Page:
Texas school librarians

School librarians, who are required to teach in a classroom for two years, would be excluded from state legislation offering a $5,000 pay raise to all Texas teachers. Senate Bill 3 would allocate $3.7 billion over two years to boost pay for classroom teachers but not other education employees such as bus drivers, counselors, or librarians. The legislation, touted as a way to better retain teachers and recognize them for the importance of their jobs, is a priority for Senate GOP leaders, amid a renewed focus among lawmakers in both chambers and both parties on improving public education. Librarians—4,600 of them statewide—say they’ve been forgotten....

Austin (Tex.) American-Statesman, Feb. 22

South Carolina lawmakers debate libraries, free speech

Rep. Garry Smith (R-Greenville, left) and Rep. Todd Rutherford (D-Richland)

A South Carolina state representative got into a heated debate with committee members after suggesting that libraries that allow events such as the Drag Queen Story Hour should be penalized for holding non-age-appropriate events. Rep. Garry Smith (R-Greenville, left) proposed to the House Ways and Means Committee an amendment stating that if libraries fail to comply with making determinations about what events are age-appropriate, they would have to return their funding and have it deposited in a general fund. Rep. Gilda Cobb-Hunter (D-Orangeburg) pressed Smith on who should determine what age-appropriateness is....

WYFF-TV, Greenville, S.C., Feb. 22

University of Chicago opens a MADD Center

The Weston Game Lab will provide a vibrant new space at the University of Chicago for the research and design of games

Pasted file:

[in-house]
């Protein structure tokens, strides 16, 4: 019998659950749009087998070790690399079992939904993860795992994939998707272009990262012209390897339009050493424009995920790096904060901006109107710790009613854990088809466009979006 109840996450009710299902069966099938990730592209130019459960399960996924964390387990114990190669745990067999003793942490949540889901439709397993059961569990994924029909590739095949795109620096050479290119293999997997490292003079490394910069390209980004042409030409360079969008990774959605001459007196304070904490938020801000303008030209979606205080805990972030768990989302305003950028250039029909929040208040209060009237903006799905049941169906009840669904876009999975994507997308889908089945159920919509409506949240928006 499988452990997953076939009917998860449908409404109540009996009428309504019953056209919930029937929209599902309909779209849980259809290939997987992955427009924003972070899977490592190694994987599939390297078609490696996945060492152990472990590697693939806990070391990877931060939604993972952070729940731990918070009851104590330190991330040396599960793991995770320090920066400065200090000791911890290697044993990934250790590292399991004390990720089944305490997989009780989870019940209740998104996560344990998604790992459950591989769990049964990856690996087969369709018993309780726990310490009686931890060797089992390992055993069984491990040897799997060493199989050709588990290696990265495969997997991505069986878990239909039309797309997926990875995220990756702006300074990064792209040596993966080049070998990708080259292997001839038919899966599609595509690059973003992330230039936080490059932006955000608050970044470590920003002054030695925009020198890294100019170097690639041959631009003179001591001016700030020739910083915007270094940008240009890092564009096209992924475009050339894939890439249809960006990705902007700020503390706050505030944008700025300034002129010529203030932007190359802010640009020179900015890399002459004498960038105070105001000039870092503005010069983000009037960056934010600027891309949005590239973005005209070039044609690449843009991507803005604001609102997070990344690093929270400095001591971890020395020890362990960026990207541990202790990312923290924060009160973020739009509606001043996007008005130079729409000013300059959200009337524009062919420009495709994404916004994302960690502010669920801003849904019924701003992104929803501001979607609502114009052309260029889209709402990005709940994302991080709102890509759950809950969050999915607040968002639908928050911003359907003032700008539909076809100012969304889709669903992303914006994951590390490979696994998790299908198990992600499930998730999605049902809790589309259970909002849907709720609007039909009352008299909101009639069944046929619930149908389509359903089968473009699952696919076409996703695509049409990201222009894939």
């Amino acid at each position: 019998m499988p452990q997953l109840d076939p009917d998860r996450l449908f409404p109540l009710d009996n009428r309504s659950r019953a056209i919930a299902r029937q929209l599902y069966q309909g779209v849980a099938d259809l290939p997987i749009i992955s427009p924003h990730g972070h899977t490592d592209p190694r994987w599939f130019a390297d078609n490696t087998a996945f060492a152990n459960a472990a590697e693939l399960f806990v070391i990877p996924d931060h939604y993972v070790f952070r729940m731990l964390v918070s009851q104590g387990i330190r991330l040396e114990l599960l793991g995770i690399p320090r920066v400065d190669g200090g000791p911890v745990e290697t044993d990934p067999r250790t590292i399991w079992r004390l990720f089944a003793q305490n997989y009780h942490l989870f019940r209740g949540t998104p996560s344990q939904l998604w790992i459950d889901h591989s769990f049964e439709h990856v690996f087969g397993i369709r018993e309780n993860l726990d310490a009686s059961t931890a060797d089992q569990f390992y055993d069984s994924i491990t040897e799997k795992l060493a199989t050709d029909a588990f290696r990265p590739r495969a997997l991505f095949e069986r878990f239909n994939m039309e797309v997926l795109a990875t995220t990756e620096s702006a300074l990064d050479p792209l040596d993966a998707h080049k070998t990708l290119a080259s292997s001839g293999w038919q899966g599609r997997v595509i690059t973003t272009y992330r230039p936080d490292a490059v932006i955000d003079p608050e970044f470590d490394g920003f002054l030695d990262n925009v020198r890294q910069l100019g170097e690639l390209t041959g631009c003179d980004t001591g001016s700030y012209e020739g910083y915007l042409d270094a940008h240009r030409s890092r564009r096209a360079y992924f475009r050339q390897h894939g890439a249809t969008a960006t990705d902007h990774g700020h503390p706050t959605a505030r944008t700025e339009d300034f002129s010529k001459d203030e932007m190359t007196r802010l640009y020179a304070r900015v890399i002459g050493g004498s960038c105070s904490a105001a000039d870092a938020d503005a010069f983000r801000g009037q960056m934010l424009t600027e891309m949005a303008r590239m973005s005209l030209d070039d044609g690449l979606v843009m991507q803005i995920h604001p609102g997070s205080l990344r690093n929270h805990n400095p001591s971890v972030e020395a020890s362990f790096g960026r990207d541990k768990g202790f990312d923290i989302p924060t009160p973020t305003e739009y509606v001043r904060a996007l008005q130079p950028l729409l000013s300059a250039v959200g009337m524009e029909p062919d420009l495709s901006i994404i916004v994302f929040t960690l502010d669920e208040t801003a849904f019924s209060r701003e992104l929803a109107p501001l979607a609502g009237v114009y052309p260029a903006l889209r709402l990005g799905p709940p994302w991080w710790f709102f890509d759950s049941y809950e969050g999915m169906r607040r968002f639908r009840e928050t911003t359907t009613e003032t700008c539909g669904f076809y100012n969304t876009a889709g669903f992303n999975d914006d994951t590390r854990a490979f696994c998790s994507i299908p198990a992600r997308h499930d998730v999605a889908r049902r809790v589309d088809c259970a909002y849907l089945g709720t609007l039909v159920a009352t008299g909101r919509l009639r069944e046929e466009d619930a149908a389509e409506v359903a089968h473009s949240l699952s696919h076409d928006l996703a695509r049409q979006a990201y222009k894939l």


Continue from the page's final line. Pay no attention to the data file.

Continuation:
At the University of Chicago, the disciplines come together at the Media Arts, Data, and Design Center, creating a new collaborative space for experimentation, discovery, and impact. The MADD Center will support work by faculty, other academic appointees, students, staff, and community partners through cutting-edge technologies. The 20,000-square-foot center in the John Crerar Library opened February 25. It hosts five resource labs: an expanded Computer Science Instructional Lab, a Hack Arts Lab, a new Weston Game Lab, a Research Computing Center Visualization Lab, and the library’s new GIS Hub, enabling geospatial research and learning activities....

University of Chicago News, Feb. 25
Latest Library Links

A history of the Green Book

Green Book covers in the Schomburg Center collection, 1948, 1950, 1961

“For anyone who may be interested in what the Green Book actually was, here is a link to more information about this act of resistance and source of love and survival for many African Americans. It started with Victor Hugo Green,” film director Ava DuVernay tweeted. While the film Green Book was receiving Oscars, Ava DuVernay’s tweet spotlighted the man behind Green Books, Victor Hugo Green. For those interested in Green’s work and the history of Green Books, the Schomburg Center’s collection of Green Books can be explored digitally. Patty Wetli also dug into the legacy of Green Book sites in Chicago’s Bronzeville....